A sermon for the 4th Sunday in Lent
I am fascinated by the power of names. Adam gave names to all the animals, and whatever he called a thing, that was its name. Naming is about understanding things, classifying them into groups that have some kind of meaning in our world view, a mystical, almost magical ability that we human beings all have.
A sermon for the 3rd Sunday in Lent, March 19, 2017 by the Rev. Bingham Powell. Sermon refers to hymns 463 and 464 in the 1982 Hymnal.
I’m going to take a risk this morning. I have a sermon written out, but as I was listening to the reading of the Gospel, another sermon came to my mind. I think after ten years I can try this once. If it’s an absolute failure, then I won’t do it again for another ten years.
Jesus comes from a particular place. He is from Galilee, raised in Nazareth, and eventually moves to Capernaum when he is a little bit older. That place is a marginal place; socio-economically marginal with not much wealth. Jesus is marginal in his teaching and thinking, in that it doesn’t match any strain or denomination of Judaism. It picks up some parts, but he does his own thing, also. Jesus is also marginal in what he chooses to do: he doesn’t continue his life as a carpenter, raise a family, and do all those sorts of good normal things. He travelled around. “The Son of Man has no place to lay his head”. He has no home as he travels.
And he crosses boundaries or borders in what he does. He touches the leper, which is something you wouldn’t have done in that time. He goes to places that are crossing boundaries, from Galilee to Judea; from Galilee to Samaria, which is where we find him in today’s Gospel, crossing a border into enemy territory since the Samaritans and the Jews are enemies. He crosses this boundary into a place where he doesn’t belong, and encounters a Samaritan woman. You can hear in their conversation how odd this is for her. Why are you, a Jew, asking me, a Samaritan, this thing? He’s crossing a border, a boundary, of what is acceptable. He also crosses the boundary from a man to a woman by a well, which means, Biblically, that something is about to happen, usually wedding bells. He goes into that space and engages in conversation about water, about water in a well, and living water. He quickly crosses the boundary from physical need to spiritual need. Jesus is crossing all of these boundaries in the Gospel today, in his ministry, and in his life.
He’s doing that because that’s what God does. God moves from where we expect God to where we don’t expect God. Which is the same thing the Israelites discover in the desert in today’s first reading. In the desert, where there is no water, God is able to bring it out from a rock. In the preceding chapter, when they are in the desert where there is no food, they are able to find manna. God is in the places where we don’t expect God to be.
This past week, we lost three of our parishioners to death. I had to go to the hospital to be with each one of them. And in that place there was God: in the hospital room, in the ICU, there was God, crossing the boundary into the place that makes us uncomfortable; crossing the boundary into the places where we do not want to go. In the desert, in death, in life, there is God offering living water to the people.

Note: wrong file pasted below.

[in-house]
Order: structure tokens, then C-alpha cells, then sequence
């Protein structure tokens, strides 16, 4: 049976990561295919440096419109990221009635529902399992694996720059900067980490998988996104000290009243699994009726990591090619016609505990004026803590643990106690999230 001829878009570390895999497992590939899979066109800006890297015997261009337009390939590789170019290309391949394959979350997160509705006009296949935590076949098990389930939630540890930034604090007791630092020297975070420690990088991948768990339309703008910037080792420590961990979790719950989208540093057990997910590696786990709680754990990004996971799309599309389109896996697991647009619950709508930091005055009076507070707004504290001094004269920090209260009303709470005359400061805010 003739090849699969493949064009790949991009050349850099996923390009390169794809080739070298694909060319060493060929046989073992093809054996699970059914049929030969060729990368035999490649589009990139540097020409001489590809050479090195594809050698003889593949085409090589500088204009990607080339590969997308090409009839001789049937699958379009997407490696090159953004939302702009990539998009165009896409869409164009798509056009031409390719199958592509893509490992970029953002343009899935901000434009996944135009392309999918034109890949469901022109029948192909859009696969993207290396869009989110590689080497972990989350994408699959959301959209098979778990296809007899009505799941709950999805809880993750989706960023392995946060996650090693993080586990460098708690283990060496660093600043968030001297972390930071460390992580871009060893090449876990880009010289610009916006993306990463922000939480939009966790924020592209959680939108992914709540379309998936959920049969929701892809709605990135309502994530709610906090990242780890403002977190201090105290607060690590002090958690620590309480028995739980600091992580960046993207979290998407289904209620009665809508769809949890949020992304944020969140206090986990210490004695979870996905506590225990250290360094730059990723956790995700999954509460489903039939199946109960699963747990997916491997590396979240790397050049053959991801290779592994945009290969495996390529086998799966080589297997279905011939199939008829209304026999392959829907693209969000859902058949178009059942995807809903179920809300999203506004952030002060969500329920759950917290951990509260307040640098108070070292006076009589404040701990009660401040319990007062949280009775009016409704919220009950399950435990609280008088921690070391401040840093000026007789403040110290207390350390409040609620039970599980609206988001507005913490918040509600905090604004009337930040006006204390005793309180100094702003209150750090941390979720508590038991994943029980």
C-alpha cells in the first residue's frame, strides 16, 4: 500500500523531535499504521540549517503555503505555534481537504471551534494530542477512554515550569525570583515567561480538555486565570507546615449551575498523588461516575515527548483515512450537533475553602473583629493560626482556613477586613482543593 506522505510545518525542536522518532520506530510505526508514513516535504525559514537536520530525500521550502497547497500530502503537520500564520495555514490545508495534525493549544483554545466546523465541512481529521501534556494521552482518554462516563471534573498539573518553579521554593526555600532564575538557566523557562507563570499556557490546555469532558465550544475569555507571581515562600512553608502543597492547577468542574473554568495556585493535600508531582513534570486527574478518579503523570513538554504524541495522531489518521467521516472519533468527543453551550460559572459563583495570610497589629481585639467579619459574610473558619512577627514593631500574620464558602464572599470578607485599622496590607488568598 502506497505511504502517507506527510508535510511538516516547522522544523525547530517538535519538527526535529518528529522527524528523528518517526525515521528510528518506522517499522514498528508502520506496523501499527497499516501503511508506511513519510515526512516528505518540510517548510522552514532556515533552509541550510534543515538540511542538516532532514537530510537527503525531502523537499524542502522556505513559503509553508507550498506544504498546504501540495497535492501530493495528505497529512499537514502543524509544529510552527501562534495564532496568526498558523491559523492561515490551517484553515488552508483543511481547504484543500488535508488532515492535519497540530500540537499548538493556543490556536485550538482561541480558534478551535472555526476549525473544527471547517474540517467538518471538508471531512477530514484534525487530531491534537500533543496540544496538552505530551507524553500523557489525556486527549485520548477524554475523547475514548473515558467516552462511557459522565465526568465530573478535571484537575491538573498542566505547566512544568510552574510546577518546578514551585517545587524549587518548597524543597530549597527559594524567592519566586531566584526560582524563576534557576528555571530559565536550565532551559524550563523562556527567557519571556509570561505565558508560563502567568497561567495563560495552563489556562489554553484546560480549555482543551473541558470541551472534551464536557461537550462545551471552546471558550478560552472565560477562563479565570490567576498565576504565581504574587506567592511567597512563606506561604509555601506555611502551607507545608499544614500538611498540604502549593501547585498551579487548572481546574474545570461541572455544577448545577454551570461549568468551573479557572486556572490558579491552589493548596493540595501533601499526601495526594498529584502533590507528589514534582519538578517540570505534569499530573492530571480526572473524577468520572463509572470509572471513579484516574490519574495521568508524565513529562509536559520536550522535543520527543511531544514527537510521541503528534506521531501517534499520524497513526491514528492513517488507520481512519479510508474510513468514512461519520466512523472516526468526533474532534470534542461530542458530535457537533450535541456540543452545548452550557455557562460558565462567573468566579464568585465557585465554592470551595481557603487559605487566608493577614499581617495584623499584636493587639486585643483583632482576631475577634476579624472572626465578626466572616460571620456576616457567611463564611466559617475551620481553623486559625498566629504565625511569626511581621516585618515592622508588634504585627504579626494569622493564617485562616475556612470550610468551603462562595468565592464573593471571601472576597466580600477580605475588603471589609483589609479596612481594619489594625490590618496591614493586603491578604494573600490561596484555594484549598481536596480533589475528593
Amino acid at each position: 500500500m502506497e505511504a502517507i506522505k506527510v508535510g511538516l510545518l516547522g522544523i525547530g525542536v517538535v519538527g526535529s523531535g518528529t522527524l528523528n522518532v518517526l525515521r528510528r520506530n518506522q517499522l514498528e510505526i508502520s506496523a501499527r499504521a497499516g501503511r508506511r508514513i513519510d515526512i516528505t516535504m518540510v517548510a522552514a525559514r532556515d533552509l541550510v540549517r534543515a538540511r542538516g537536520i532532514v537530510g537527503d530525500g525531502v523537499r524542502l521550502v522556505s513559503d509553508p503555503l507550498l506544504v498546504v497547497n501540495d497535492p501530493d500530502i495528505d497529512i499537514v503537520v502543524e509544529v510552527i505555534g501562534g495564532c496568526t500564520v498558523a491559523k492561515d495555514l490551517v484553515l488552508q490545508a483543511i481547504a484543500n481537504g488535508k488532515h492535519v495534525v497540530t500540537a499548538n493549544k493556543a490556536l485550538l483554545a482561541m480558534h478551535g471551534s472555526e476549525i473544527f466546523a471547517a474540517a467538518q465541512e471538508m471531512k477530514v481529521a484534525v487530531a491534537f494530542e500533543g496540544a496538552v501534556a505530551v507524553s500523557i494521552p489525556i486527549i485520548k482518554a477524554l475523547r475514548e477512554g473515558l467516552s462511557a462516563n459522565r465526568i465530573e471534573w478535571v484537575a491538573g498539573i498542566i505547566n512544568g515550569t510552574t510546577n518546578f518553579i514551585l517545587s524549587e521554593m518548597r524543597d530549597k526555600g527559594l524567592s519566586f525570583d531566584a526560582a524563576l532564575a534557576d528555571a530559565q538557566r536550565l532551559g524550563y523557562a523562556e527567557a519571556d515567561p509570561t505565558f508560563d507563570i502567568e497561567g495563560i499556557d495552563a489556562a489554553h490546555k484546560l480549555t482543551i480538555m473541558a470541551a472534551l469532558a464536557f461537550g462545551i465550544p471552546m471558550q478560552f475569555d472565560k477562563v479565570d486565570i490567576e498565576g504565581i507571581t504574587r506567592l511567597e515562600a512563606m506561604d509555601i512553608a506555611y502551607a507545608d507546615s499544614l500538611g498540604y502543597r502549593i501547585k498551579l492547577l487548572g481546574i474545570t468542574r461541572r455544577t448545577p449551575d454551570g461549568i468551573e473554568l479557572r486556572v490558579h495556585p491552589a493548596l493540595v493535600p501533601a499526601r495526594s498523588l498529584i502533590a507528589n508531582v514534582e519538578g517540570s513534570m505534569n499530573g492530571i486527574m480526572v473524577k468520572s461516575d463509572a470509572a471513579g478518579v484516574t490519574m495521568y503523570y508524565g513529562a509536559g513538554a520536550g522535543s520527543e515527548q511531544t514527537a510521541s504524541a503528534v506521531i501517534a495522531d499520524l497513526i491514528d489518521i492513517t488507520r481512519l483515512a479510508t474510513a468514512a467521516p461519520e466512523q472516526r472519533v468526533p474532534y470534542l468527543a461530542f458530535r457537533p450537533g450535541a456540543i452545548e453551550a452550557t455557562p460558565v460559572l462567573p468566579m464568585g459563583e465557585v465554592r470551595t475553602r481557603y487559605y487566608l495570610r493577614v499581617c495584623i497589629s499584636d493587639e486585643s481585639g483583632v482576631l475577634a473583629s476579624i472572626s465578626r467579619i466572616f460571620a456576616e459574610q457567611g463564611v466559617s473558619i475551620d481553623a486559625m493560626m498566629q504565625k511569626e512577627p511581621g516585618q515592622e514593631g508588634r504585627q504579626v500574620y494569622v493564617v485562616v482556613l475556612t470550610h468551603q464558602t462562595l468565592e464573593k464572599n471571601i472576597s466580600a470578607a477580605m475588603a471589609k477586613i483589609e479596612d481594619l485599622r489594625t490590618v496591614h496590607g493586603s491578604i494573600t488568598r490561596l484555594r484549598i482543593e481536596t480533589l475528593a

We are right now in the season of Lent, moving towards Easter. We think of Easter as the place where God is: in the resurrection. We’re a resurrection people, we’re a resurrection faith. But these forty days in the wilderness remind us that God is not only there in the empty tomb, but God is also there on the cross. And God is also here in the desert wilderness, crossing into this boundary away from the temple in Jerusalem, where we try to put him in a box; here in the church where we try and contain God. But God is breaking out and going to those places of wilderness.
There is a hymn in the hymnal, a W.H. Auden poem, and it begins like this:
“He is the Way.
Follow Him through the Land of Unlikeness;
You will see rare beasts, and have unique adventures.”
“Follow Him through the Land of Unlikeness.” This Jesus, who crosses boundaries and crosses borders, has invited us to go with him. So the question I have for all of us together as a community, and for each of us individually, is: What is this Land of Unlikeness that Jesus is taking you into? It’s going to be desert-like, it’s going to be uncomfortable, it’s going to be uncertain, but that’s where Jesus is taking us. For there we “will see rare beasts and have unique adventures”.
Auden goes on to say that there we will find an occasion to dance for joy, if we’re willing to go out in that Land of Unlikeness, into that uncertainty, into that marginal place where Jesus is: away from our comforts, moving through the discomfort of the desert. There we will discover the living water. That living water that is so strong and powerful that we will not thirst again.
We have a choice: it is quite comfortable here in the Willamette Valley. We’ve got plenty of water. But Jesus says we have to keep drinking that water over and over and over again, but he can show us the way of living water. And that living water is only available where we follow Jesus.
My sisters and brothers in Christ, follow Him. We don’t know exactly where it is he is leading us, but follow him wherever he takes you. When you begin to feel that bit of discomfort, I suspect that means you’re on the right path, into the Land of Unlikeness, into the place of living water.